- How will your intention affect the people around you? What about the community, or even the world?
- How will working toward this intention help you become the best version of yourself?
Of course, you may need to adapt these questions for the age of your children or students. Younger children should focus on fewer questions to avoid overwhelm.
Depending on how often you set intentions, replace the word “today” with “this week,” “this class period,” “during this activity,” and so on.
More Tips for Helping Kids Set Intentions
Other best practices for helping kids set their intentions—and remain accountable—include the following.
Intentions are more abstract than goals, so it’s helpful for children to visualize working toward their intention in greater detail. Yes, they want to be more patient with others, but what does that really mean? What actions can they take to support their intention?
Ask children to draw three columns and list what working toward their intention will look, sound, and feel like in action. Younger children can draw a picture of themselves working toward their intention. You may also ask, “How will you know that you’re working toward your intention?”
Once children have practiced setting intentions, this activity isn’t always necessary. Still, it’s helpful to ask children to take a couple of minutes to quietly visualize fulfilling their intention.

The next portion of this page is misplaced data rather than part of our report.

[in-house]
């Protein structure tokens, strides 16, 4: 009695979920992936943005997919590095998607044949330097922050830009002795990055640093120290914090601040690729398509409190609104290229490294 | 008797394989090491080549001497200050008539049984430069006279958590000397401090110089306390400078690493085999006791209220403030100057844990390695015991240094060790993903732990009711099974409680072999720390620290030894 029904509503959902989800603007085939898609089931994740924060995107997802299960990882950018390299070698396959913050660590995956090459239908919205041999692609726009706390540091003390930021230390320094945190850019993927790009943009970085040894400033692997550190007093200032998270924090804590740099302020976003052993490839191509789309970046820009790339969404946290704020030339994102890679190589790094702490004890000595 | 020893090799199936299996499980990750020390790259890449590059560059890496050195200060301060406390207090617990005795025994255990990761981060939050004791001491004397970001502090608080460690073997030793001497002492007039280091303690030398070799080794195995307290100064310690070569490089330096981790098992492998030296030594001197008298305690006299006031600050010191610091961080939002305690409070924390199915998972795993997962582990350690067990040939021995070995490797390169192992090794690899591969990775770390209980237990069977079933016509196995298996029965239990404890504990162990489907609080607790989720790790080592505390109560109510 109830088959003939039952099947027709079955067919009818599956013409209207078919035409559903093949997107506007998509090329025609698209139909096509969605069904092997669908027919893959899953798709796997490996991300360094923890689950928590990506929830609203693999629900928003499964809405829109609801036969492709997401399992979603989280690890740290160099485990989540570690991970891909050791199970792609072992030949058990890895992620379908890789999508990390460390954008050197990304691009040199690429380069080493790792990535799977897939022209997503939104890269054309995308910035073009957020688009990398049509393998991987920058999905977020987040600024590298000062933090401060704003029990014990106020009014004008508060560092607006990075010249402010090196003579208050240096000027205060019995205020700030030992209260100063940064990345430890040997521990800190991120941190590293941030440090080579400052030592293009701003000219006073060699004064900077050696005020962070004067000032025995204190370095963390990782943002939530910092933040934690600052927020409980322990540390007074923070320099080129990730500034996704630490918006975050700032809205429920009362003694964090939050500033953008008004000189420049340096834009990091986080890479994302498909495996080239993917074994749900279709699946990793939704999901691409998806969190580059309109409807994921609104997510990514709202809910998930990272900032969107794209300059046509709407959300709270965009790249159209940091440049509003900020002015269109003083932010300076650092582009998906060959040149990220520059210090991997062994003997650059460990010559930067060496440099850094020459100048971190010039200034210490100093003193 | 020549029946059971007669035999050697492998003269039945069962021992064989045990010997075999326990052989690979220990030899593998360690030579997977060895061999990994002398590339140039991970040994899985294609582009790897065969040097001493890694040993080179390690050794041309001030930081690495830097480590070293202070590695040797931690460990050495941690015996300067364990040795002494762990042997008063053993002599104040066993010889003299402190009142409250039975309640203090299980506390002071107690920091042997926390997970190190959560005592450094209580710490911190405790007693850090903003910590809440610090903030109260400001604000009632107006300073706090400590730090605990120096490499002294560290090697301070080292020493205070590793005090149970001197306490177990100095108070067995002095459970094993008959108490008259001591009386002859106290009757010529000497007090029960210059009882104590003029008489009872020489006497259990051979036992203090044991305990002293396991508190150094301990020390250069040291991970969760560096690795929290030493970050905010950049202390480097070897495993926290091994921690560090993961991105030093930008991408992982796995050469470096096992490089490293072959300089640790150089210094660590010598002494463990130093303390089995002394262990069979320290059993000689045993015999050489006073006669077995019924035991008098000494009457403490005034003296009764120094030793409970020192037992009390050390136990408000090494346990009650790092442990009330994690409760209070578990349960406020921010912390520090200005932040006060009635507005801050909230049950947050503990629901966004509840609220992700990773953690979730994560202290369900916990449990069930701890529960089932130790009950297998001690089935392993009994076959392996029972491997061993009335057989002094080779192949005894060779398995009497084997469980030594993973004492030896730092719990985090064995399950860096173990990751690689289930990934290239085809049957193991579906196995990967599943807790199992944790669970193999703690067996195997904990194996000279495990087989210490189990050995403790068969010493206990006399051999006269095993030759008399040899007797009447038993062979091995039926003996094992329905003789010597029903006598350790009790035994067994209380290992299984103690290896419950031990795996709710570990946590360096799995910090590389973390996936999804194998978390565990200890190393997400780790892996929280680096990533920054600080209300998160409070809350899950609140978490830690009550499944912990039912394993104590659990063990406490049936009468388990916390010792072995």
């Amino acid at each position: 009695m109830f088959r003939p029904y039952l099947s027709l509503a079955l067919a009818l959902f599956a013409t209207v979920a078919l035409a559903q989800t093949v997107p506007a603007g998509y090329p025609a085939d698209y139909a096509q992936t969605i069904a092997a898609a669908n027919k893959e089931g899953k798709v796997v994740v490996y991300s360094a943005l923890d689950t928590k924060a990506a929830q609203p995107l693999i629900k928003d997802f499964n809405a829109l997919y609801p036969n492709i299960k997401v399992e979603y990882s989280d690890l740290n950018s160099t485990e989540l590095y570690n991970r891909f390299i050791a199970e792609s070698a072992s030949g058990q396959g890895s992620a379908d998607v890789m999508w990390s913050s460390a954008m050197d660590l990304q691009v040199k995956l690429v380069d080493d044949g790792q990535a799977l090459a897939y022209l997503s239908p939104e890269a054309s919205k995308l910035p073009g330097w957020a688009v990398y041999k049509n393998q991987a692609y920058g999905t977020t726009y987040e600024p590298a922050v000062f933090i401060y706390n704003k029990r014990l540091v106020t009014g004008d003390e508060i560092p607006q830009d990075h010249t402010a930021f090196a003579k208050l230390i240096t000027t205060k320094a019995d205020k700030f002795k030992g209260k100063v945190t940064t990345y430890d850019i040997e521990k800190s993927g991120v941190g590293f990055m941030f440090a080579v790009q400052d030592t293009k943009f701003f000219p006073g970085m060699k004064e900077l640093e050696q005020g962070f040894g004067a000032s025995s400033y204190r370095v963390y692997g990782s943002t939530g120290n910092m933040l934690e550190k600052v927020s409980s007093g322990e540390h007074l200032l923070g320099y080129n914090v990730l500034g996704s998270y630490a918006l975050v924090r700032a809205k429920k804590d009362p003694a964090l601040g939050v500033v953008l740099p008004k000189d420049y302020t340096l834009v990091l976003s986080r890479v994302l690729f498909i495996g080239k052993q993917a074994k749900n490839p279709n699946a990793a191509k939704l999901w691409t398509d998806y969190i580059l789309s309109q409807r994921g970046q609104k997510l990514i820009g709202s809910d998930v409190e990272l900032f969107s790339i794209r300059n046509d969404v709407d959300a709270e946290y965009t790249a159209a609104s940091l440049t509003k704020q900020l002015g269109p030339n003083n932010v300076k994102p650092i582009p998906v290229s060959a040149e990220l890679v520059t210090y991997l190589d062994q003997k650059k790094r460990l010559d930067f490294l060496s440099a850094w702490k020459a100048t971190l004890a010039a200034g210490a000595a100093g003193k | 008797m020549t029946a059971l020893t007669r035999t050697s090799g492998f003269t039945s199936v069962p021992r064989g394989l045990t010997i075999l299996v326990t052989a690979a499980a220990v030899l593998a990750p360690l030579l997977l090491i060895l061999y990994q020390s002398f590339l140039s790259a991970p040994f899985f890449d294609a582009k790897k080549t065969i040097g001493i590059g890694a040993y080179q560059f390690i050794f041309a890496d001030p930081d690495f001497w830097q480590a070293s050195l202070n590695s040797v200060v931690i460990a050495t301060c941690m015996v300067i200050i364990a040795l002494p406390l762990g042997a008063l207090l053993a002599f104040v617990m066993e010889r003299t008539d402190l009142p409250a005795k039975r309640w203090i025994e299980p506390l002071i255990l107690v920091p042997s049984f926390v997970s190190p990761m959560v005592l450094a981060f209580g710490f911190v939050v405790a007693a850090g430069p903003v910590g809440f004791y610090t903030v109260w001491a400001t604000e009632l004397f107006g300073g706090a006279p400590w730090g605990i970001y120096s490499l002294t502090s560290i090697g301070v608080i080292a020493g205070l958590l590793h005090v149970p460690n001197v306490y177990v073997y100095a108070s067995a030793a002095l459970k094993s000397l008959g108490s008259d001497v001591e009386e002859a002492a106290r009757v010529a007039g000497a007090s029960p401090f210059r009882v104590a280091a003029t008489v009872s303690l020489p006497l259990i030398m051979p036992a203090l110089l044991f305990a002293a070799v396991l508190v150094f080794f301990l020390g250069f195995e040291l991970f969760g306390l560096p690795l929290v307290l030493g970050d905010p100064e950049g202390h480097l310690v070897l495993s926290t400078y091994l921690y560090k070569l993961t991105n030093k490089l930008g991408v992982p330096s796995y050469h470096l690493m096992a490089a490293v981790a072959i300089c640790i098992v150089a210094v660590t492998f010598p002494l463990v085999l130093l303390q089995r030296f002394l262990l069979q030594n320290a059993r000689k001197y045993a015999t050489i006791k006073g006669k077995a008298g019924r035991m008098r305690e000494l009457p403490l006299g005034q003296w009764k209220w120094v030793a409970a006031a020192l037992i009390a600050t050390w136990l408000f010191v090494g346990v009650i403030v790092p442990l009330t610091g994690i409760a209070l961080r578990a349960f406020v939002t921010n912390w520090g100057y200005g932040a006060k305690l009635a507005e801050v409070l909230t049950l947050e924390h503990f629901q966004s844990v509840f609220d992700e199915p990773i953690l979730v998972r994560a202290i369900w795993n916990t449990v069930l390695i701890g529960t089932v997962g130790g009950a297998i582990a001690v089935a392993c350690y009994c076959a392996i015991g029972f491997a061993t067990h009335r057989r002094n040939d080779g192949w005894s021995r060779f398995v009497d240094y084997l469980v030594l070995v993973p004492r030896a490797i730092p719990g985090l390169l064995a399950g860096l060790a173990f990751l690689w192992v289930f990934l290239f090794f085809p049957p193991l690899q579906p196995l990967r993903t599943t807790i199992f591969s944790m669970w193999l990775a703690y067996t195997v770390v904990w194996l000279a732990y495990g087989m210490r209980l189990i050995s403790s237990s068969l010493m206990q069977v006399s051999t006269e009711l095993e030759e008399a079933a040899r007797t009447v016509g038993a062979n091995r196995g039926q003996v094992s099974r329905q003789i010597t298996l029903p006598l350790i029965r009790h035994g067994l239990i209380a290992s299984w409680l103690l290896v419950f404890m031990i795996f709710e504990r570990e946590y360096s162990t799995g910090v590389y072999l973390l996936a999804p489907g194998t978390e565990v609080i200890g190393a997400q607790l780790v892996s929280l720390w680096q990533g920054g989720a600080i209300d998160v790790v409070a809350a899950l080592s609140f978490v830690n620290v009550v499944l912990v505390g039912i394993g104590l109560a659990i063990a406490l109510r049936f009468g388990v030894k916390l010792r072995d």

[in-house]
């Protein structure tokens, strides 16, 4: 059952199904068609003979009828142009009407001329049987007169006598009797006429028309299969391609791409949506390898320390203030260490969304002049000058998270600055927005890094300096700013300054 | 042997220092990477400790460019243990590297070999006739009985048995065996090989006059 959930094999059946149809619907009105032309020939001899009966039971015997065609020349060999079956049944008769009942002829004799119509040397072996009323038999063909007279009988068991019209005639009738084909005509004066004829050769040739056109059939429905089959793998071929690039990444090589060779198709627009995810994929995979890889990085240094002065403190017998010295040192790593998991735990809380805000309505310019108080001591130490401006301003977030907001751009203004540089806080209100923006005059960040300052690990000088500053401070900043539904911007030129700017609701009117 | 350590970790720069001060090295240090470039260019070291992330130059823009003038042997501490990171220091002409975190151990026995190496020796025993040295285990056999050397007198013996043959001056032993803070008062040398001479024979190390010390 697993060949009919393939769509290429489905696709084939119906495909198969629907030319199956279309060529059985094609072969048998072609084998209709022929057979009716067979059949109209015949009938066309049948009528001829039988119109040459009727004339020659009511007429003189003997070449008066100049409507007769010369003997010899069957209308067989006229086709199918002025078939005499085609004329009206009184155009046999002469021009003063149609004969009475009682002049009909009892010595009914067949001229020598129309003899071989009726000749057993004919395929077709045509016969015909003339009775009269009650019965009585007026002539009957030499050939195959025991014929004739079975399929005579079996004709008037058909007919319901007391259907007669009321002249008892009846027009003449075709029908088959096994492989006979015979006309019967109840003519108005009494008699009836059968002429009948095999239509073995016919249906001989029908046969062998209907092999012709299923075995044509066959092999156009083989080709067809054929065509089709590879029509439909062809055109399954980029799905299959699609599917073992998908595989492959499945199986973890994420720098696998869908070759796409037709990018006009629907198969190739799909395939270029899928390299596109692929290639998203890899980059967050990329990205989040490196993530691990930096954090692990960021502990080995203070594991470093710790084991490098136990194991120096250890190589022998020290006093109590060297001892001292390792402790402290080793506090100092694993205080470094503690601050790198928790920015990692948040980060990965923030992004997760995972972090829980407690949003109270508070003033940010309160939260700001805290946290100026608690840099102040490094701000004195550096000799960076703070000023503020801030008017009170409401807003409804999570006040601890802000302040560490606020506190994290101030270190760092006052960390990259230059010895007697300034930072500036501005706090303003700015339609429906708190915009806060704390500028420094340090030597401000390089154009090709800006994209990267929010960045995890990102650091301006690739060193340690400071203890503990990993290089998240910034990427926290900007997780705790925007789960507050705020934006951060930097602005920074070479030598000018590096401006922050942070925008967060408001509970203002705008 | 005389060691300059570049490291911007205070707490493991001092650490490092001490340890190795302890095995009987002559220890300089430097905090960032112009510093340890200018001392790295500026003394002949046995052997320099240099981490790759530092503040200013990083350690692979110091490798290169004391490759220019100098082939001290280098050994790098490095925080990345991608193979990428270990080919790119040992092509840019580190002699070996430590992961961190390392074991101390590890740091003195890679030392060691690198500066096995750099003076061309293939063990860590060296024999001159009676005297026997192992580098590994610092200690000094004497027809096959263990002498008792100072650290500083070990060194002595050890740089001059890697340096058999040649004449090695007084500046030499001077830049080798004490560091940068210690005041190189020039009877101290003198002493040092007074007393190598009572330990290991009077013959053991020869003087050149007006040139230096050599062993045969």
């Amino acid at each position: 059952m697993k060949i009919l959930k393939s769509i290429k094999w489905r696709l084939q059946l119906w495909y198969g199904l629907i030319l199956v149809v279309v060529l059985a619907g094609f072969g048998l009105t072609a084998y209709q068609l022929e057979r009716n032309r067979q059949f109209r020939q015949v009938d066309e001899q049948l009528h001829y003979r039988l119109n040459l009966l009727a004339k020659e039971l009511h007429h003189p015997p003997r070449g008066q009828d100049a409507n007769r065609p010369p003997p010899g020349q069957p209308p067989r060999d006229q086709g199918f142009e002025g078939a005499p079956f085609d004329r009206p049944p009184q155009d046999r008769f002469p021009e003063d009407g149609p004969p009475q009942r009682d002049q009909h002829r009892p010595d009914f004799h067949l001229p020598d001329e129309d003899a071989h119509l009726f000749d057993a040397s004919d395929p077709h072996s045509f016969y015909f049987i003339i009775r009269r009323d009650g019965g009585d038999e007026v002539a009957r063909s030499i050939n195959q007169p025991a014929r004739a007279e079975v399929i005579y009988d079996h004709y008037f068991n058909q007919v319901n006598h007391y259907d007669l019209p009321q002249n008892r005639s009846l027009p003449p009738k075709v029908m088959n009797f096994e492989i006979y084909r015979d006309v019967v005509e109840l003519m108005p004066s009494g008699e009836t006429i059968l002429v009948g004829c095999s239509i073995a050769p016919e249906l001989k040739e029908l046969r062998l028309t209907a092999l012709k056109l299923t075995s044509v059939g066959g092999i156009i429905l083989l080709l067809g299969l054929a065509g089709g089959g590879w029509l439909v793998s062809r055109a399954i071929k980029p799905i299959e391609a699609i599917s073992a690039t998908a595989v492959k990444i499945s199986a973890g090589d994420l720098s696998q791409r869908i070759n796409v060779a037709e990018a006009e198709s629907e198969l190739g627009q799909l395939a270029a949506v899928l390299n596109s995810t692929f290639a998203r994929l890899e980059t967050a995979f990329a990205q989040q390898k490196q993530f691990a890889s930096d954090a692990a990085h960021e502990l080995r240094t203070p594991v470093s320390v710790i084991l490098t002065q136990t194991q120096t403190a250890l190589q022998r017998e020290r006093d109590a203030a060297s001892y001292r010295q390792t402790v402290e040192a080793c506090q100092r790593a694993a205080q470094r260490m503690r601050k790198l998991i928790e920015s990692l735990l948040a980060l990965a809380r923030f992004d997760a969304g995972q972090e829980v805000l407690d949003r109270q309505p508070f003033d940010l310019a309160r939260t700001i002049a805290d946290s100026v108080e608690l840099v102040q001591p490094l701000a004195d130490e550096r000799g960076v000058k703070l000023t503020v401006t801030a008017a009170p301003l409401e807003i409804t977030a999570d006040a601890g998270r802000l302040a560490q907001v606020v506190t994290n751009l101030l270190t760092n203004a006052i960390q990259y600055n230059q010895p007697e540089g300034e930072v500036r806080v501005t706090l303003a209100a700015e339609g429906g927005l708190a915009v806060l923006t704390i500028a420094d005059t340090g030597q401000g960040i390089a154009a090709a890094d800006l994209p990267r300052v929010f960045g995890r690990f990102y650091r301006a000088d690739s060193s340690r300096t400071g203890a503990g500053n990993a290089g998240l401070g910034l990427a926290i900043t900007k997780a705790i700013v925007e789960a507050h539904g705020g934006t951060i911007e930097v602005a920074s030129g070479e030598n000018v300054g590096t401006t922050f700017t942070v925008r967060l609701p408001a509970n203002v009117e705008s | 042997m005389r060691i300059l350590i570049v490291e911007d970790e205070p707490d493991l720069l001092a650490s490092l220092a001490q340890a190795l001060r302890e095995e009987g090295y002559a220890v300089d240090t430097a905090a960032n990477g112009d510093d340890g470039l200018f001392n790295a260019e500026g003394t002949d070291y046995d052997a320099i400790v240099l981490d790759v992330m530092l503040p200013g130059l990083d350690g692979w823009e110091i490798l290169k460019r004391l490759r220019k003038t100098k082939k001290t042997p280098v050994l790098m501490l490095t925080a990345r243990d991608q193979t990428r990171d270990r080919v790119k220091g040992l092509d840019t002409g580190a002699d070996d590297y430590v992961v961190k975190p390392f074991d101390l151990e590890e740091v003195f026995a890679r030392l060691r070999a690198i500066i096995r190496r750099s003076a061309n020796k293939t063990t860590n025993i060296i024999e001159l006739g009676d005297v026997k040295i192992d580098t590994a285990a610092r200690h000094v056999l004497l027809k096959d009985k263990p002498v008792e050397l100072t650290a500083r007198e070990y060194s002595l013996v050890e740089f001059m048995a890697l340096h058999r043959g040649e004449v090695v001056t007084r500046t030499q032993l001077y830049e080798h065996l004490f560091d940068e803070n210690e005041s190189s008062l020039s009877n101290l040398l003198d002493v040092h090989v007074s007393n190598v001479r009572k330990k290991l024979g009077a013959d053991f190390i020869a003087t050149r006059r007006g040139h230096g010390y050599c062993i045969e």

Create a Routine
Ideally, you’ll have a routine for intention-setting. With your own children at home, you might discuss your intention for the day around the breakfast table or in the car on the way to school.
With your students, intention-setting can be a “bell work” activity that they complete as soon as they arrive in class (either Monday morning, every day, every other day, etc.). Or maybe your students know that they set their intention before every group activity or new project.
Although routine intention-setting isn’t essential, it does help children know what to expect. And when they know what to expect, they’ll begin pondering their intentions before you even ask, making mindfulness and self-reflection a healthy new habit.
You can also offer students a variety of intention choices and ask which one(s) resonate at the current moment. You can find setting intentions bookmarks here.
Of course, setting intentions and then immediately forgetting about them is not beneficial. Check in with children throughout the day or at a designated time.
As students are working, for instance, you can use their intention as a tool to re-focus them. For instance, say, “I know you set an intention today to lead by example. How have you been doing that so far?” Check-ins prompted by students’ own personal intentions are far more meaningful than check-ins centered around your goals or expectations for students.
During the last five minutes of class, you may ask students to reflect on their intention. For younger children, this can be as simple as circling, “I did it!” or, “Oops, I’ll try again tomorrow.” Older children can free-write about how they did with their intention, how it felt, what they might do differently next time, etc.
With your own children, you might want to have a conversation about their daily intention as you tuck them into bed at night. Whatever process you use, checking in and encouraging ongoing reflection is key.
As children practice living intentionally and focusing on their guiding principles, they learn more about themselves and lead more focused, thoughtful, and productive lives.